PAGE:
State land cuts half staff at Tucson office - The Explorer: Pima Pinal

State land cuts half staff at Tucson office

OV annexation plans may see delay of two years or longer

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Posted: Tuesday, August 4, 2009 11:00 pm | Updated: 1:33 pm, Mon Apr 18, 2011.

With more budget cuts looming, the Arizona State Land Department has made significant changes to its Tucson office.

"We've had to reduce the size of the staff," said Jamie Hogue, assistant state land commissioner.

The cuts represent a 50 percent reduction of the Tucson office. There were eight employees in Tucson; now four remain. Of those, three were laid off and one took an early retirement.

Statewide, the department had 172.9 employees at the beginning of fiscal 2009. The land department implemented a hiring freeze earlier this year and later eliminated 32.4 positions, a 21 percent reduction in force. The state filled eight of those positions.

Hogue wrote in an e-mail to The Explorer that after the Legislature approves a state budget, "the department anticipates that even under the best case scenarios, we may need to eliminate an additional four vacant positions."

The department, which manages more than 9 million acres, has 136.5 remaining positions as of this writing.

Until recently, the state land department was riding high on a string of banner revenue years. But the cuts exemplify a reversal of fortunes that has reverberated throughout the state.

The prosperity of the land department, like much the state, is largely linked to real estate and development. During the recent boom, with developments cropping up across Arizona, demand for department holdings was strong. In fiscal 2002, the department earned about $150 million for the trust beneficiaries — mostly state schools. By fiscal 2008, the department took in more than $330 million through land sales, ranching leases and natural resource agreements.

In April 2007, the department sold a 269-acre parcel to Rightpath Limited in Maricopa County for nearly $150 million. The transaction ranked as the department's most lucrative sale in its more than 90-year history. The department also sold numerous other properties in the same area dating back to 2004, where thousands of homes today stand and more than 7,000 houses, condos and apartments were planned.

By mid-2008, numerous developers that had signed on to build in the area defaulted on loans and pulled out of the project. The state land department took back more than 1,000-acres from developers, among them Rightpath's 269-acre plot and a 500-acre property Pulte Homes bought in a joint venture with another developer.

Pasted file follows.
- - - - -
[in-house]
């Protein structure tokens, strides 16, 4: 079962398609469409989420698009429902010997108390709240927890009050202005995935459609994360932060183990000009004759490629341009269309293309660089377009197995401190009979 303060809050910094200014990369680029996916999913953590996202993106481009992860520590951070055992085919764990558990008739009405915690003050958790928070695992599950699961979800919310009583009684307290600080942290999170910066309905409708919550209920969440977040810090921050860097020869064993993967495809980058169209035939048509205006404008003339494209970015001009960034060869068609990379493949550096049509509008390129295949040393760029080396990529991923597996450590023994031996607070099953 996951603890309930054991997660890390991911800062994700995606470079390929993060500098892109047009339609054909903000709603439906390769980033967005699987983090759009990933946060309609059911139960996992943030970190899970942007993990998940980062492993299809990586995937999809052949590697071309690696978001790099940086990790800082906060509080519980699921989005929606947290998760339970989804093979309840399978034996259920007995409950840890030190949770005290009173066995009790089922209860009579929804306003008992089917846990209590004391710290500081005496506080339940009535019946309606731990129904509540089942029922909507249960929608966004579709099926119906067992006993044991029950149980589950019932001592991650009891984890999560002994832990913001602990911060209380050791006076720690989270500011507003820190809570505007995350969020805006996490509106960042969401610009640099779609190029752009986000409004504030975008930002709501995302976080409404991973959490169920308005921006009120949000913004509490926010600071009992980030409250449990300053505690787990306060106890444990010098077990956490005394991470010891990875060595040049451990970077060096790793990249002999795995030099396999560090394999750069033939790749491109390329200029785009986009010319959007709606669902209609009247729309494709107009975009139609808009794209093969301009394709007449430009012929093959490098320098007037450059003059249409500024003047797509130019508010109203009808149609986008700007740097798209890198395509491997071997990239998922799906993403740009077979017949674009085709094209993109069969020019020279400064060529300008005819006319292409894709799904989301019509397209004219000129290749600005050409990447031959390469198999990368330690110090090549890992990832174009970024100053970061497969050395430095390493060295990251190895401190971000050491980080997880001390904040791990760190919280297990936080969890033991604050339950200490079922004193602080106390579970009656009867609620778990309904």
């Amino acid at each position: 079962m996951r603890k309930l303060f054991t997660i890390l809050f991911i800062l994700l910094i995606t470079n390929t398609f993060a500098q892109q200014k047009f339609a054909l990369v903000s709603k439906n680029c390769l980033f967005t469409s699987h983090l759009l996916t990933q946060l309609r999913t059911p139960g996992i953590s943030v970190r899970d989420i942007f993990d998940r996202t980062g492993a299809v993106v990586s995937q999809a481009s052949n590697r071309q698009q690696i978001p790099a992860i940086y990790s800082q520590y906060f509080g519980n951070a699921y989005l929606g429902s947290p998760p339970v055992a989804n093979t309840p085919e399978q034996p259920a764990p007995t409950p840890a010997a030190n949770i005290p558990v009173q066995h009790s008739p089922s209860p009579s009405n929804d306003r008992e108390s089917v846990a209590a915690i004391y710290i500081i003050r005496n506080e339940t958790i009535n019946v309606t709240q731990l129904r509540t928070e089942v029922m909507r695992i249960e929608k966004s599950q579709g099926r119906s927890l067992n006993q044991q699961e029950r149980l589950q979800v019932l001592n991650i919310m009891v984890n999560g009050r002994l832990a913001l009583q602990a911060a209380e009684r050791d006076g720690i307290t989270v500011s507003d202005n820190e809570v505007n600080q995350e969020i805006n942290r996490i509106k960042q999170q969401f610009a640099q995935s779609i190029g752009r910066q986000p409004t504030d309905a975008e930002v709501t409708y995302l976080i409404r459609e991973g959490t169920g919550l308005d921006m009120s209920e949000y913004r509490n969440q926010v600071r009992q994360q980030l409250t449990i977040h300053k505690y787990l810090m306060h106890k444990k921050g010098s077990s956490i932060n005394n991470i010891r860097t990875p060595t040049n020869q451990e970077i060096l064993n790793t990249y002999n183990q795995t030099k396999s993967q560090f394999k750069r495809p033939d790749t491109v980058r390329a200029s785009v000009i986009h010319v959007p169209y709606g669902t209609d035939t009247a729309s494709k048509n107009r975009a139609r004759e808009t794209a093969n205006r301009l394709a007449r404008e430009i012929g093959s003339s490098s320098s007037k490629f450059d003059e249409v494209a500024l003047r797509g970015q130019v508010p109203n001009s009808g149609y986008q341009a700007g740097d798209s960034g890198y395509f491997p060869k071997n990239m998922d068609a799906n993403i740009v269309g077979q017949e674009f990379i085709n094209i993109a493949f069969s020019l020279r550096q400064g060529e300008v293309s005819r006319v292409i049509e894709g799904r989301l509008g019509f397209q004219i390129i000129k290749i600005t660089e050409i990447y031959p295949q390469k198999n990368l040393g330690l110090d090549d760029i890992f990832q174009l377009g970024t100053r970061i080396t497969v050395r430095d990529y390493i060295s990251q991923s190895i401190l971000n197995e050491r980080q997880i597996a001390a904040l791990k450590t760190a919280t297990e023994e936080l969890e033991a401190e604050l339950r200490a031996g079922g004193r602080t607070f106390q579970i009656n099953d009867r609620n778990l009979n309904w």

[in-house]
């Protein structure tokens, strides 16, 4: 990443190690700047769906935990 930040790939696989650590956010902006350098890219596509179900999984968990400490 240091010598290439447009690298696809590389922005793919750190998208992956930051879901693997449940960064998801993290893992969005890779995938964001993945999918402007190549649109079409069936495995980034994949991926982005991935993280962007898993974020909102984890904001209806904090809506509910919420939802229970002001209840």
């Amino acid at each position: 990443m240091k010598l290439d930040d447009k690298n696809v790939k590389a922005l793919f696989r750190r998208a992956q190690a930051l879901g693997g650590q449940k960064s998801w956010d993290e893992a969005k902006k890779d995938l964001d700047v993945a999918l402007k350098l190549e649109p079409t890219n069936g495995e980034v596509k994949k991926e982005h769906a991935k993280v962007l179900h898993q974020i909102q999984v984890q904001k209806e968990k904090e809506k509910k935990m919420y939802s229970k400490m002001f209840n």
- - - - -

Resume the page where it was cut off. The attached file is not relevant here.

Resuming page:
In the wake of the cutbacks, department officials intend to refine the scope of the agency's activities, limited largely to managing its current holdings and working only on the projects that hold the promise of immediate revenue.

"Our focus has become more narrowly focused to revenue generation," Hogue said.

For now, the department's more remote holdings likely may remain undeveloped. That includes the 14-square mile section of state land north of Oro Valley called Arroyo Grande.

"From our perspective, we see the development that project put off for a few years," Hogue said.

State and Oro Valley officials have been in negotiations for the annexation of the property for nearly two years. Last November, the town approved a general plan amendment that included land use designations for the area, paving the way for full annexation.

The two parties also had made strides in negotiations over a proposed wildlife corridor and vast tracts of open space in Arroyo Grande. Those discussions were seen as significant because of the strict constitutional mandates under which the department operates. In part, those orders include maximizing the profitability of its holdings.

"The extent of natural open space was certainly new," Hogue said.

In the past that usually meant that the entirety of acreage sold was priced as if it were developable. In Arroyo Grande, 68 percent was slated for conservation — a designation not directly associated with revenue generation and lacking constitutional definition.

Hogue said the department considers Arroyo Grande active and would continue to work behind the scenes on the project. Much of that work likely would involve planning for future annexations and land auctions.

"We've got to make sure that whatever we do is economically viable," Hogue said.

New state land commissioner

In June, former Phoenix City Council member Maria Baier was named commissioner of the Arizona State Land Department.

Baier was elected to the Phoenix City Council in 2007. She also served as the City of Phoenix representative on the League of Arizona Cities and Towns, and on the Maricopa Association of Governments Transportation Policy Committee.

Baier is an active member of the Arizona State Bar and a volunteer on numerous state boards and commissions, including the Trust for Public Land Arizona Advisory Board, Great Hearts Academies Board of Directors, Valley Partnership Board of Directors, Agricultural Protection Commission and Central Arizona Partnership Board of Directors.

She received her bachelor's degree from Arizona State University and a law degree from the James E. Rogers College of Law at the University of Arizona.

Baier resides in Phoenix with her husband Chris and their two daughters.

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